National security adviser Condoleezza Rice with Tim Russert: “I can tell that since the beginning of this situation American policy on this has been consistent. …The president said very early on that while he retains all of his option, he believes that a diplomatic course is the appropriate one here and that this can be resolved diplomatically.” Russert: “Seymour Hersh, in The New Yorker [1/27/03, p.47]which came out today, added this: “One American intelligence official who has attended recent national security meetings at the White House [says] ‘Bush and Cheney want that guy’s head’ — Kim Jong-il’s — on a platter. Don’t be distracted by all the talk about negotiations. There will be negotiations but they have a plan, and they are going to get this guy after Iraq. He’s their version of Hitler.’” Rice: “Well, again, I have to say, people who actually know what the president is thinking and what Vice President Cheney is thinking don’t generally talk in that way. I’ve been party to those meetings. I know that this policy has been consistent from the beginning.” (Transcript, NBC “Meet the Press,” January 19, 2003)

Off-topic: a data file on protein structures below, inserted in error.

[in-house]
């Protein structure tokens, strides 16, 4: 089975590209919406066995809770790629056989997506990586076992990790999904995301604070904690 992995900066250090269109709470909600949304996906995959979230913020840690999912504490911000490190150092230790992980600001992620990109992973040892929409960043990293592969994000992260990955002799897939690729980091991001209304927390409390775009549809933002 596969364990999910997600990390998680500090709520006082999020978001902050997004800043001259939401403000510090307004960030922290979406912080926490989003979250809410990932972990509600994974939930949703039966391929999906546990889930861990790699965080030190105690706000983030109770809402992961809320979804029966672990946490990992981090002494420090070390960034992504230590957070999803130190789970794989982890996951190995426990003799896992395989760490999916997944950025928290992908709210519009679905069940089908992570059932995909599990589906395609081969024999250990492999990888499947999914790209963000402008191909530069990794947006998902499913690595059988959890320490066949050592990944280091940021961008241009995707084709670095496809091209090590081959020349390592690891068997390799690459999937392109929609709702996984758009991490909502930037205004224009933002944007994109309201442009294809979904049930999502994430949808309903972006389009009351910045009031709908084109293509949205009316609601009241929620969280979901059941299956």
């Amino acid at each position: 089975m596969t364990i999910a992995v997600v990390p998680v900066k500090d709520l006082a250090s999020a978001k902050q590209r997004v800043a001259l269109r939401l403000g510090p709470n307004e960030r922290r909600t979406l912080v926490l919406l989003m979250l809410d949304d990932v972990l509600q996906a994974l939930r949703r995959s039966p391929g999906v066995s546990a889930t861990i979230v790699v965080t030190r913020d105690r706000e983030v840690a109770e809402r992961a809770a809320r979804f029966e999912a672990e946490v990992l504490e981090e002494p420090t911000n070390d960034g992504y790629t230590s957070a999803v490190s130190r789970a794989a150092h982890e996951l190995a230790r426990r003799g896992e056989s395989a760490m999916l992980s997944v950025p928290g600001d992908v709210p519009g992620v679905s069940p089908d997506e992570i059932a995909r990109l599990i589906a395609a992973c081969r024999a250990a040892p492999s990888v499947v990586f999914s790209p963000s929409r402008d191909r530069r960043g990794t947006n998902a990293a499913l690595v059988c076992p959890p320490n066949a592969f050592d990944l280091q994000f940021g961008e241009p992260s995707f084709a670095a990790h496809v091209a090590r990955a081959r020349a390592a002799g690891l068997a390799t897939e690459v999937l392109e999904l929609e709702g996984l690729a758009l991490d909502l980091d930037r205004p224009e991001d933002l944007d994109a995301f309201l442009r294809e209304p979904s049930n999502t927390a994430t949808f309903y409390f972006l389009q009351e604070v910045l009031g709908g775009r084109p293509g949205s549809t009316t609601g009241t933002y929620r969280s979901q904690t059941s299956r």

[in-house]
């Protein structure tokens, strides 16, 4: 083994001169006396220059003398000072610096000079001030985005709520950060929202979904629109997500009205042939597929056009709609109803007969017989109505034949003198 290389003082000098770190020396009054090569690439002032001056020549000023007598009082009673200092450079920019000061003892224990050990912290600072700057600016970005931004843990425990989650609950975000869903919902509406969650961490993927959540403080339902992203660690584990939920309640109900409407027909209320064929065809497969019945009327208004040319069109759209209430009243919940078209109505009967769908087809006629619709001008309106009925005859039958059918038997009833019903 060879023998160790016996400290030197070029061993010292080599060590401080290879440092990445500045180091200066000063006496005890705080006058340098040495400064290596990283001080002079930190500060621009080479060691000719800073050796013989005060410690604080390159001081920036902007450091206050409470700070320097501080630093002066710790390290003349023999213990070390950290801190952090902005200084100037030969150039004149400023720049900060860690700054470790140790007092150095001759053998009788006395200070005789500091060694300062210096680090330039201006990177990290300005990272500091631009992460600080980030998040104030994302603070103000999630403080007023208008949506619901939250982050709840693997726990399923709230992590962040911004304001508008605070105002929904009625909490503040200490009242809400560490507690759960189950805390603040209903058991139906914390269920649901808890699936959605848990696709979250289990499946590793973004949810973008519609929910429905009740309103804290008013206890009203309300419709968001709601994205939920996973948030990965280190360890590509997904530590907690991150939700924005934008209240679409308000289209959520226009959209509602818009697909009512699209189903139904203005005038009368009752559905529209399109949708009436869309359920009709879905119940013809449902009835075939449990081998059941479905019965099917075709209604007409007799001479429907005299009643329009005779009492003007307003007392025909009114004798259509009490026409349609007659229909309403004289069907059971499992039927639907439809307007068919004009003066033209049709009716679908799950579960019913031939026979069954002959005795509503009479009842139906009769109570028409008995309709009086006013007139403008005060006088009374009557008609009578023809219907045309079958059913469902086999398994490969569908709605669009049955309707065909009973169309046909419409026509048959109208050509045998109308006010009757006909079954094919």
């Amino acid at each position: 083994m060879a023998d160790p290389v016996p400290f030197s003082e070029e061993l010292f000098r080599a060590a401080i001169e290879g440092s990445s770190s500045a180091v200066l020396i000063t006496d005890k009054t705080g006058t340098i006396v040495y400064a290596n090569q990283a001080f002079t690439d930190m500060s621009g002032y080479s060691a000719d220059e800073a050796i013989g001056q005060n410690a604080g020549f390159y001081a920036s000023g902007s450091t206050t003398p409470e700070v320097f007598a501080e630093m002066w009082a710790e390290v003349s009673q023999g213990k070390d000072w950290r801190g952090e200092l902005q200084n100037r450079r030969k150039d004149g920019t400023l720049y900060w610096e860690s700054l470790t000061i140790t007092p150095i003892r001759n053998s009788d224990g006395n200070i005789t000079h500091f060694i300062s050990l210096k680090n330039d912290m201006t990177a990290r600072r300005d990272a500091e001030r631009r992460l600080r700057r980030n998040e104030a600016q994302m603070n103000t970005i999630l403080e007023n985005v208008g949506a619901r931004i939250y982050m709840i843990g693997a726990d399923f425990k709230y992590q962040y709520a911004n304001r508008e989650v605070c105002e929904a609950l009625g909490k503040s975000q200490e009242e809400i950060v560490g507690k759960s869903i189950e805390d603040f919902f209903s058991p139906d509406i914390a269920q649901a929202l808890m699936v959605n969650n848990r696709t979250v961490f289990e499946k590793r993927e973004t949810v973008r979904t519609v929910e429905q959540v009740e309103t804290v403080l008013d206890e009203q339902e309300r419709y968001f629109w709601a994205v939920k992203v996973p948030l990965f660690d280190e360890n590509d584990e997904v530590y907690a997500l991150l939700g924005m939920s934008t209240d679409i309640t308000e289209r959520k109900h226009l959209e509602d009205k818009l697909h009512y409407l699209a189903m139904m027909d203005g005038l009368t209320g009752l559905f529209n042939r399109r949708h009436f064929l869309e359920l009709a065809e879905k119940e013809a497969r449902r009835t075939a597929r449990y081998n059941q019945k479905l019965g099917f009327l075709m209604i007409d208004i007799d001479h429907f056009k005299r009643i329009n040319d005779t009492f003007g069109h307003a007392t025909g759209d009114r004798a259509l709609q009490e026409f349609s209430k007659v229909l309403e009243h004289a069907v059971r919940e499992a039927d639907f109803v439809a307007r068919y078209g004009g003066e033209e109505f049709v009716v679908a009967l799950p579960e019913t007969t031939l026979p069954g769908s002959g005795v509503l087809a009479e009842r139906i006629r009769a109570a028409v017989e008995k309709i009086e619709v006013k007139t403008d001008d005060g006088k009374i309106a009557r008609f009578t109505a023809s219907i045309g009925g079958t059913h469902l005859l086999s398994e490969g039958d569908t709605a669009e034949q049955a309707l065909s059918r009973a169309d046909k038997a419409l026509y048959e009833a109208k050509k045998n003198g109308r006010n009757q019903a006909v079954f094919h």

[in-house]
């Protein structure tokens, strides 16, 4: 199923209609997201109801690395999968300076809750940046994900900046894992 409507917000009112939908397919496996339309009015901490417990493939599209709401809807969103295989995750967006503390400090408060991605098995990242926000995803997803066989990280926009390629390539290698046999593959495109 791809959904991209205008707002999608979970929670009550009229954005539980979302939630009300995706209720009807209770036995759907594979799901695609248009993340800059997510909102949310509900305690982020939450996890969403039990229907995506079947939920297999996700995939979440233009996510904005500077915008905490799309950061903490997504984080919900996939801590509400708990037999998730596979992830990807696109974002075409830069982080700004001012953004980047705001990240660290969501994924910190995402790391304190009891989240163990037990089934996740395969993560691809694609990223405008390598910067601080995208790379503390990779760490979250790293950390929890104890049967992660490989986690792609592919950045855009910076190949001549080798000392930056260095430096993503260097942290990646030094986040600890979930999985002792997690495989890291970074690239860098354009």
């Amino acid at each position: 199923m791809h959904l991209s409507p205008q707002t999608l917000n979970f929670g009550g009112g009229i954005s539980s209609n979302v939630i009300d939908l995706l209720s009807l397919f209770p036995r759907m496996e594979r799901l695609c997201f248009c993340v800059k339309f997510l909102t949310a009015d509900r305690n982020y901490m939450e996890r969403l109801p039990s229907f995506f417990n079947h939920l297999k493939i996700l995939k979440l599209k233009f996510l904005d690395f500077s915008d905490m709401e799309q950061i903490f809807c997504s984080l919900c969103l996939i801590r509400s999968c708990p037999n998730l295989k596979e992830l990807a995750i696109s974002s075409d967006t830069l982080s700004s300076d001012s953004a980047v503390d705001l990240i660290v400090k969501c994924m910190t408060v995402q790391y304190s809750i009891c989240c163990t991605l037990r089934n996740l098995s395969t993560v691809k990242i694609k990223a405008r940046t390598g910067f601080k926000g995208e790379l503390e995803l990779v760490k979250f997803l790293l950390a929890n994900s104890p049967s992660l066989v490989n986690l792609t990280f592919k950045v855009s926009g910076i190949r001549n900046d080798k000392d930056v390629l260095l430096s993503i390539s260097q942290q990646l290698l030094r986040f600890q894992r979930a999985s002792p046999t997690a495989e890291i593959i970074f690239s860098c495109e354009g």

Hersh: Since 1997, the C.I.A. said, Pakistan had been sharing sophisticated technology, warhead-design information, and weapons-testing data with the Pyongyang regime. … A former senior Pakistani official told me that his government’s contacts with North Korea increased dramatically in 1997; the Pakistani economy had foundered, and there was “no more money” to pay for North Korean missile support, so the Pakistani government began paying for missile systems from North Korea in part by sharing its nuclear-weapons secrets. According to the report, Pakistan sent prototypes of high-speed centrifuge machines into North Korea. And sometime in 2001 North Korean scientists began to enrich uranium in significant [??] quantities. Pakistan also provided data on how to build and test a uranium-triggered nuclear weapon, the C.I.A. report said. …A former senior Pakistani official told me that his government’s contacts with North Korea increased dramatically in 1997; the Pakistani economy had foundered, and there was “no more money” to pay for North Korean missile support, so the Pakistani government began paying for missiles by providing “some of the know-how and the specifics.” Pakistan helped North Korea conduct a series of “cold tests,” simulated nuclear explosions, using natural uranium, which are necessary to determine whether a nuclear device will detonate properly. Pakistan also gave the North Korean intelligence service advice on “how to fly under the radar,” as the former official put it—that is, how to hide nuclear research from American satellites and U.S. and South Korean intelligence agents. …In the past decade, American intelligence tracked at least thirteen visits to North Korea made by A.Q. Khan (Seymour Hersh, “The Cold Test,” The New Yorker, January 27, 2003, pp. 42-47) A former State Department official said that a nuclear warhead built according to a design Libya obtained from the Khan network would be too large to fit in the re-entry vehicle Iran would have designed.” (Arms Control Today, “Corrections,” July-August 2008, p. 49) In 2004, Swiss investigators seized computer files and documents from the Swiss nationals Friedrich, Marco, and Urs Tinner. The computer files, containing over 1,000 megabytes of information, were encrypted and difficult to decipher. Nonetheless, Swiss investigators found the designs of smaller, more sophisticated nuclear weapons than the design found in Libya. Why did these smugglers associated with the notorious Pakistani nuclear engineer Abdul Qadeer Khan have these designs, unless they had sold or intended to sell them for Khan? Moreover, these computers were unlikely to be the only place where the Tinners stored the designs. A senior IAEA official doubted that the Tinners were the only ones who had the designs found on their computers. “A very scary possibility,” he said. Others were bound to have received the digitized designs, he added. (David Albright, “Swiss Smugglers Had Advanced Nuclear Weapons Designs,” ISIS Online, June 16, 2008)